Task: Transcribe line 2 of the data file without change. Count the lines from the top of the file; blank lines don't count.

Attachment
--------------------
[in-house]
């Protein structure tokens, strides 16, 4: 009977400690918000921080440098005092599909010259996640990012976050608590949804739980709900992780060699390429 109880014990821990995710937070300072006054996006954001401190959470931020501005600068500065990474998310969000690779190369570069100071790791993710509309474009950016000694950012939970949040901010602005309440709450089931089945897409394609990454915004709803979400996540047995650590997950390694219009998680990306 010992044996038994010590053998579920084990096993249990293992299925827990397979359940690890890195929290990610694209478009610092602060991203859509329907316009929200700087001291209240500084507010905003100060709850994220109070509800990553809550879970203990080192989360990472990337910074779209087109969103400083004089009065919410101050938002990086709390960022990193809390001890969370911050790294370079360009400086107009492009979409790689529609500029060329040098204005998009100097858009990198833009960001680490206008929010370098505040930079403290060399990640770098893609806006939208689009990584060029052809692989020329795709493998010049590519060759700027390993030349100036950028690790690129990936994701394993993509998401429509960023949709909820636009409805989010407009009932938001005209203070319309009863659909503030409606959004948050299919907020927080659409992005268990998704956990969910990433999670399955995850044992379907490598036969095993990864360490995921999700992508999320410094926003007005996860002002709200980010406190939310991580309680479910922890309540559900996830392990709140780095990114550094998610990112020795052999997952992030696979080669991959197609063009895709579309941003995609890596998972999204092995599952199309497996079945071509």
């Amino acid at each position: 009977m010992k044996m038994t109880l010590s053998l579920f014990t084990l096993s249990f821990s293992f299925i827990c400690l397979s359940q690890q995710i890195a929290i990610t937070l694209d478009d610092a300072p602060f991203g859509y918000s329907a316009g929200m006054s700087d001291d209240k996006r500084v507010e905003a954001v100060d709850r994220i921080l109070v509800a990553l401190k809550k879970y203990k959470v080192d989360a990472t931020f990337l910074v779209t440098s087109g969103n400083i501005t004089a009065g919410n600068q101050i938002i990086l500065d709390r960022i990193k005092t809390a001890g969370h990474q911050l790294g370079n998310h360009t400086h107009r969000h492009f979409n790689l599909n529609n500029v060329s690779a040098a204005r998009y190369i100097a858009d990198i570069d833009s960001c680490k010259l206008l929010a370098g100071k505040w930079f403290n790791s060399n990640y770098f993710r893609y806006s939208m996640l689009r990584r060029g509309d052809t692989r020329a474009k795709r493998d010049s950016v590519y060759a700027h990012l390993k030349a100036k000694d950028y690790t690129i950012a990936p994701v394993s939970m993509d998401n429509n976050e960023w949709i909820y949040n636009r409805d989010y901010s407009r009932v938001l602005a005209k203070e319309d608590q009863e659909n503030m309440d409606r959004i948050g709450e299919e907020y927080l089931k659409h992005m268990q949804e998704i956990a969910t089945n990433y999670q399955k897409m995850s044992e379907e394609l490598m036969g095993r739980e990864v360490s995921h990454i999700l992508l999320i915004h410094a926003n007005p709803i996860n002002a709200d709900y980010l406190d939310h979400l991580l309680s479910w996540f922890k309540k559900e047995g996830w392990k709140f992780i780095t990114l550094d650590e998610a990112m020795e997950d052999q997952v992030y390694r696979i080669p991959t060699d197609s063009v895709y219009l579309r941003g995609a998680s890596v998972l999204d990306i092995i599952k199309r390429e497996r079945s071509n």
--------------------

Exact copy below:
């Protein structure tokens, strides 16, 4: 009977400690918000921080440098005092599909010259996640990012976050608590949804739980709900992780060699390429 109880014990821990995710937070300072006054996006954001401190959470931020501005600068500065990474998310969000690779190369570069100071790791993710509309474009950016000694950012939970949040901010602005309440709450089931089945897409394609990454915004709803979400996540047995650590997950390694219009998680990306 010992044996038994010590053998579920084990096993249990293992299925827990397979359940690890890195929290990610694209478009610092602060991203859509329907316009929200700087001291209240500084507010905003100060709850994220109070509800990553809550879970203990080192989360990472990337910074779209087109969103400083004089009065919410101050938002990086709390960022990193809390001890969370911050790294370079360009400086107009492009979409790689529609500029060329040098204005998009100097858009990198833009960001680490206008929010370098505040930079403290060399990640770098893609806006939208689009990584060029052809692989020329795709493998010049590519060759700027390993030349100036950028690790690129990936994701394993993509998401429509960023949709909820636009409805989010407009009932938001005209203070319309009863659909503030409606959004948050299919907020927080659409992005268990998704956990969910990433999670399955995850044992379907490598036969095993990864360490995921999700992508999320410094926003007005996860002002709200980010406190939310991580309680479910922890309540559900996830392990709140780095990114550094998610990112020795052999997952992030696979080669991959197609063009895709579309941003995609890596998972999204092995599952199309497996079945071509």